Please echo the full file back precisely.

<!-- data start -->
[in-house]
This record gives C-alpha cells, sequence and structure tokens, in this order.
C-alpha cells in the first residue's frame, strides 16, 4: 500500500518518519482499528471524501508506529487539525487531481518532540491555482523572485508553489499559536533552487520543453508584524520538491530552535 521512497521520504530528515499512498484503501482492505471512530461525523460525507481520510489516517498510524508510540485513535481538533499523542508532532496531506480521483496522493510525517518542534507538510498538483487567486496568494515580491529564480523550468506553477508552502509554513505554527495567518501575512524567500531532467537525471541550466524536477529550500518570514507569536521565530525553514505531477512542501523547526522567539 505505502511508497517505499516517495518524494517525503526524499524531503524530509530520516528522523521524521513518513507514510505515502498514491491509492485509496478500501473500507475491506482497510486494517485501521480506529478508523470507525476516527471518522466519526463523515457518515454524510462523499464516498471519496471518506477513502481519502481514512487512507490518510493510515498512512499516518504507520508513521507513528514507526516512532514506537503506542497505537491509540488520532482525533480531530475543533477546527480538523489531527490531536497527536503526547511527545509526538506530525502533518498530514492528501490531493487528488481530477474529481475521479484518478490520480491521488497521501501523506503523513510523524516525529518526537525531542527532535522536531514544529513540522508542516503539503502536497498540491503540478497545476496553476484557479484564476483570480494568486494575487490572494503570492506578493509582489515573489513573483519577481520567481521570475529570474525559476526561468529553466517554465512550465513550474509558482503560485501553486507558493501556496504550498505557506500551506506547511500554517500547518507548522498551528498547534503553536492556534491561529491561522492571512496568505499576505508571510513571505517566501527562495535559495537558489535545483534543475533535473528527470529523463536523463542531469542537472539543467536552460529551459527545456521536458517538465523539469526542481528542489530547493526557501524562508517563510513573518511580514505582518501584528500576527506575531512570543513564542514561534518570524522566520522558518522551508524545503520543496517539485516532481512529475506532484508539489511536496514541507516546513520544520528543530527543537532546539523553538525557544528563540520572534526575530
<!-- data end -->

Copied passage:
[in-house]
This record gives C-alpha cells, sequence and structure tokens, in this order.
C-alpha cells in the first residue's frame, strides 16, 4: 500500500518518519482499528471524501508506529487539525487531481518532540491555482523572485508553489499559536533552487520543453508584524520538491530552535 521512497521520504530528515499512498484503501482492505471512530461525523460525507481520510489516517498510524508510540485513535481538533499523542508532532496531506480521483496522493510525517518542534507538510498538483487567486496568494515580491529564480523550468506553477508552502509554513505554527495567518501575512524567500531532467537525471541550466524536477529550500518570514507569536521565530525553514505531477512542501523547526522567539 505505502511508497517505499516517495518524494517525503526524499524531503524530509530520516528522523521524521513518513507514510505515502498514491491509492485509496478500501473500507475491506482497510486494517485501521480506529478508523470507525476516527471518522466519526463523515457518515454524510462523499464516498471519496471518506477513502481519502481514512487512507490518510493510515498512512499516518504507520508513521507513528514507526516512532514506537503506542497505537491509540488520532482525533480531530475543533477546527480538523489531527490531536497527536503526547511527545509526538506530525502533518498530514492528501490531493487528488481530477474529481475521479484518478490520480491521488497521501501523506503523513510523524516525529518526537525531542527532535522536531514544529513540522508542516503539503502536497498540491503540478497545476496553476484557479484564476483570480494568486494575487490572494503570492506578493509582489515573489513573483519577481520567481521570475529570474525559476526561468529553466517554465512550465513550474509558482503560485501553486507558493501556496504550498505557506500551506506547511500554517500547518507548522498551528498547534503553536492556534491561529491561522492571512496568505499576505508571510513571505517566501527562495535559495537558489535545483534543475533535473528527470529523463536523463542531469542537472539543467536552460529551459527545456521536458517538465523539469526542481528542489530547493526557501524562508517563510513573518511580514505582518501584528500576527506575531512570543513564542514561534518570524522566520522558518522551508524545503520543496517539485516532481512529475506532484508539489511536496514541507516546513520544520528543530527543537532546539523553538525557544528563540520572534526575530